Vardzia’s rock-hewn architectural ensemble is situated in historic Meskheti, South Georgia, on the left bank of the river Mtkvari. It served as fortification, as well as religious and habitation purposes, and has outstanding artistic and historical significance.
It is one of the most fascinating and important examples of rock-cut sites, not only in Georgia, but also worldwide.
Vardzia rock-hewn architectural ensemble, 12th -14th cc.
With its grand dimensions, Vardzia displays a high level of engineering. It was carved into a 500-metre long section of the cliff, and consists of 13 levels. There are more than 600 cave premises located within it, representing a unified, mobile, and well-thought out structure with passageways, back streets, and living cells in an enfilade system that is linked together by stairways. The complex was equipped with a plumbing system and drinking water. Rooms for different purposes can also be encountered here: the so-called “Pharmacy”, “Tamar's Hall”, “Salkhino – the Banquet Room”, “The Refectory”, “Marani” - the wine cellar, etc.
The construction of Vardzia is usually associated with the names of King George III (1156-1184) and his daughter, Queen Tamar (1186-1213). Nevertheless, archaeological explorations have revealed much earlier layers as well.
King Giorgi III and Queen Tamar, interceding with the enthroned Virgin, Vardzia monastery, Church of the Dormition, 1186
Vardzia monastery was created in the most brilliant epoch of Georgian statehood and culture - during the reign of Queen Tamar (1184-1212.), who was the only woman from the Bagrationi royal house to rule in her own right, and is referred to with the title of King. She was renowned for her wisdom, virtues and beauty, and has been canonized by the Georgian Church. During her reign, Georgia became one of the most powerful states in the Near East and the Caucasus.
Queen Tamar, Vardzia monastery, Church of the Dormition, 1186
The centre of the whole ensemble is the church of the Dormition of the Virgin, a hall church with an annex from the south. The church is hewn into the body-rock, and only the two large arches of the tall porch on the south façade and fragments of the belfry were built from ashlar (13th -14th cc.). The interior of the church is entirely decorated with murals (1186) that rank among the masterpieces of medieval Georgian art.
Sanctuary of the Dormition church, Vardzia monastery, 1186
The Virgin Hodgitria is illustrated in the apse, flanked with archangels and a row of Holy Bishops in the lower tier. The cycle of the Great Feasts is depicted on the vault and the walls. On the north wall there is a representation of King Giorgi III and his daughter Queen Tamar interceding with the enthroned Virgin, and a figure of an angel hovering above them bearing the royal insignia. On the west part of the same wall, the figure of the ktetor – eristavt-eristavi Rati Surameli – is also depicted in intercession with the Virgin.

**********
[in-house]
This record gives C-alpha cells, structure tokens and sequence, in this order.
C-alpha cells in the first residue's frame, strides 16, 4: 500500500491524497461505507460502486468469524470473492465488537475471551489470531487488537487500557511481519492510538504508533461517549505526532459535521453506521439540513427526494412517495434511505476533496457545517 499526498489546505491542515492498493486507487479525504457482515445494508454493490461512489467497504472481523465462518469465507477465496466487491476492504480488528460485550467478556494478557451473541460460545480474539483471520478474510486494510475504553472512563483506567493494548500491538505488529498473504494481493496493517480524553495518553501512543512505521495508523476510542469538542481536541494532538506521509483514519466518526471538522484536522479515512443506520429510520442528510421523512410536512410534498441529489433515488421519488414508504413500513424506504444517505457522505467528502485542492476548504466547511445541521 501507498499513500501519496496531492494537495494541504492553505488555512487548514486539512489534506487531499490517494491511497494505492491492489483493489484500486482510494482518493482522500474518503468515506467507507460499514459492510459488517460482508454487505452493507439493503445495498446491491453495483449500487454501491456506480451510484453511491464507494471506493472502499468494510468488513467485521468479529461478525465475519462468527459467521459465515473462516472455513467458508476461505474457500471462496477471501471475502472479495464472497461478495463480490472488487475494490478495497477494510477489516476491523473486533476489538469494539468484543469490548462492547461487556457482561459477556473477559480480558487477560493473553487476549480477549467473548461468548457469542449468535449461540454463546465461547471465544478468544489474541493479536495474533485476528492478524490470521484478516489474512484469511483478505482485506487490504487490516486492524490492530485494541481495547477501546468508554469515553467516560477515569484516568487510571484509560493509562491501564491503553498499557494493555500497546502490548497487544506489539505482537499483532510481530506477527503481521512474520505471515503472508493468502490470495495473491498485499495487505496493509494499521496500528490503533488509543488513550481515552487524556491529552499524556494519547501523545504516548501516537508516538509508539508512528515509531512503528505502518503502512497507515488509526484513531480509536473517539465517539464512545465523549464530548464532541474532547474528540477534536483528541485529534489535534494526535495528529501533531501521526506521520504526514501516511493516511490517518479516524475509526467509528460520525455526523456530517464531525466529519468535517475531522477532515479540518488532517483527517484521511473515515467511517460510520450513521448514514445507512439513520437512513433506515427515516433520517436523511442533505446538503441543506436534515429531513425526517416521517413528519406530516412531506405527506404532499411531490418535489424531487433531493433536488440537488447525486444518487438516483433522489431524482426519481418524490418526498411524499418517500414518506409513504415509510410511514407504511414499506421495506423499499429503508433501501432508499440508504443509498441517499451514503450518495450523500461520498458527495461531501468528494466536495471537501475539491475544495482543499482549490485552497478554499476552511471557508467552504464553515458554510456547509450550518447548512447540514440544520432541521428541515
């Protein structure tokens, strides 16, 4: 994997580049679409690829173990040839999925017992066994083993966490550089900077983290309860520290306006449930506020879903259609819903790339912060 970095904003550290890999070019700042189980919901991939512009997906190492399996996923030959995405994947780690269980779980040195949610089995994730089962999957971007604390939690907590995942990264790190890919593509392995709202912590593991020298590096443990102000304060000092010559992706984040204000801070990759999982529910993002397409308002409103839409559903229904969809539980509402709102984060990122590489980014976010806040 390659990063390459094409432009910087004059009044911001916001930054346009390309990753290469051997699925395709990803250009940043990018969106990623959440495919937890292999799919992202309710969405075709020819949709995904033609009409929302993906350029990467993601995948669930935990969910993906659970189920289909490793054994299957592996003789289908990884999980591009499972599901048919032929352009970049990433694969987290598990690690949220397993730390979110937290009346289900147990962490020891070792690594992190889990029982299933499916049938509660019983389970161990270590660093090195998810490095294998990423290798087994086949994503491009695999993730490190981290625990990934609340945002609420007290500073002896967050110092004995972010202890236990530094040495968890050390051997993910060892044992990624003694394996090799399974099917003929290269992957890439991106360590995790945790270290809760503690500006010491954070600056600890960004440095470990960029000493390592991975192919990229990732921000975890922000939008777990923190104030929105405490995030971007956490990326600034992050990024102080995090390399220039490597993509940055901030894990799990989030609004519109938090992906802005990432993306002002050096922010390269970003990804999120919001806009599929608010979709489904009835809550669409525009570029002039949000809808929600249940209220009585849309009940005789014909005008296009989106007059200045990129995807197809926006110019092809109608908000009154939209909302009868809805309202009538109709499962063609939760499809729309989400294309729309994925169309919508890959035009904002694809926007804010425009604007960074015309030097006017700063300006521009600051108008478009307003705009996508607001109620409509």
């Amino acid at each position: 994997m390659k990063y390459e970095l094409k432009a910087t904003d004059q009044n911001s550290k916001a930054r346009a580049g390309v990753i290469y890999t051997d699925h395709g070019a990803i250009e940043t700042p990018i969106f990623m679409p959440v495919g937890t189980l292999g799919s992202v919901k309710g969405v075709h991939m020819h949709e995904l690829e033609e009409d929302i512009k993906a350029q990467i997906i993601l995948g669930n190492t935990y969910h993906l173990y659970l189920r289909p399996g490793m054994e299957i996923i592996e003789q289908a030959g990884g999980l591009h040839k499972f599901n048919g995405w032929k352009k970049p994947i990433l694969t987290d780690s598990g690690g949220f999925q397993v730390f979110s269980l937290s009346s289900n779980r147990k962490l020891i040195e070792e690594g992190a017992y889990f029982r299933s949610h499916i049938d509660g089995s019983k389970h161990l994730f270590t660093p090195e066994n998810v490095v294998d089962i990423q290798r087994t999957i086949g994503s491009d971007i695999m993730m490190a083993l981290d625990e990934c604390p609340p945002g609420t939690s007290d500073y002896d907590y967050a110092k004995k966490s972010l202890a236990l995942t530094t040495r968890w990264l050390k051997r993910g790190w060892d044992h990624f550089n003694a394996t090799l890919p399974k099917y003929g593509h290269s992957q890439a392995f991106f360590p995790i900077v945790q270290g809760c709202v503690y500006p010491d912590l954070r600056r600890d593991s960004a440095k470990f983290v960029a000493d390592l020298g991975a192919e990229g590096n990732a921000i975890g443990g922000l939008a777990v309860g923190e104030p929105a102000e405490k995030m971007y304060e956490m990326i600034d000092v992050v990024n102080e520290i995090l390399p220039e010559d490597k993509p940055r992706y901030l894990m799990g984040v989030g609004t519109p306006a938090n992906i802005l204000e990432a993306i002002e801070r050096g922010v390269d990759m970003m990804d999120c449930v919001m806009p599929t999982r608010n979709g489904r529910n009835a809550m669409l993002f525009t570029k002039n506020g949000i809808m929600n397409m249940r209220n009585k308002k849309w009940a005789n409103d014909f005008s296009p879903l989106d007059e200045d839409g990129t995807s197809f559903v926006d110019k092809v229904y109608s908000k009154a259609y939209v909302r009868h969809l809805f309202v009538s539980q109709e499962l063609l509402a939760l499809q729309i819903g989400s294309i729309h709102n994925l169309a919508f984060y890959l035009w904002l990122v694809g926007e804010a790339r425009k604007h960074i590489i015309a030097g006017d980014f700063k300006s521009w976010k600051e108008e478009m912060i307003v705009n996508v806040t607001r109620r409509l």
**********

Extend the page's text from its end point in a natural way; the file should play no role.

Glory of the Virgin Hodigitria, Dormition church , Vardzia monastery, 1186
Dormition of the Virgin, Dormition church , Vardzia monastery, 1186
The painting reveals the workmanship of high class artists, and is distinguished for its refined and spiritual images of the saints, brilliant colouring, classical proportions, elegant movements, refined drawing and dramatic emotions, on blue and green backgrounds with shining stars and beautiful bluets. Numerous figures of saints, including St. Nino, the Illuminiatrix of Georgia and the Holy Warriors are portrayed on the walls and pilasters of the church along with a rare image of the Communion of St Mary of Egypt.
St. Nino, Illuminatrix of Georgia, Dormition church , Vardzia monastery, 1186
Crucifixion, Dormition church , Vardzia monastery, 1186
Angel from Anastasis, Dormition church , Vardzia monastery, 1186
The most exceptional images are those of the Crucifixion, the Anastasis on the south wall, and the Mandylion in the tympanum of the south door. The grand composition of the Last Judgment, dated to the mid 13th c, is depicted on the walls of the south annex, along with the Deesis in the small apse.
The Mandilion, Dormition church , Vardzia monastery, 1186
Ascension of the Cross, south annex, Dormition church , Vardzia monastery, 1186
In the grand ensemble of Vardzia – the monastery and fortress – the Ananauri settlement must also be mentioned: one of the oldest parts of this site is dated to the 10th -12th cc. The church of the settlement is decorated with 15th c murals, and the western annex with a wall painting from the first half of the 13th c. that includes a scene of the coronation of King Lasha-Giorgi (1213-1223), son of Queen Tamar.
The Virgin Hodigitria, Dormition church, Vardzia monastery, 1186
In spite of the ravages caused by time, natural phenomena (earthquakes) and vandalism, Vardzia’s wall paintings still represent the best artistic and spiritual art of Georgia, and remain one of the country’s top tourist attractions.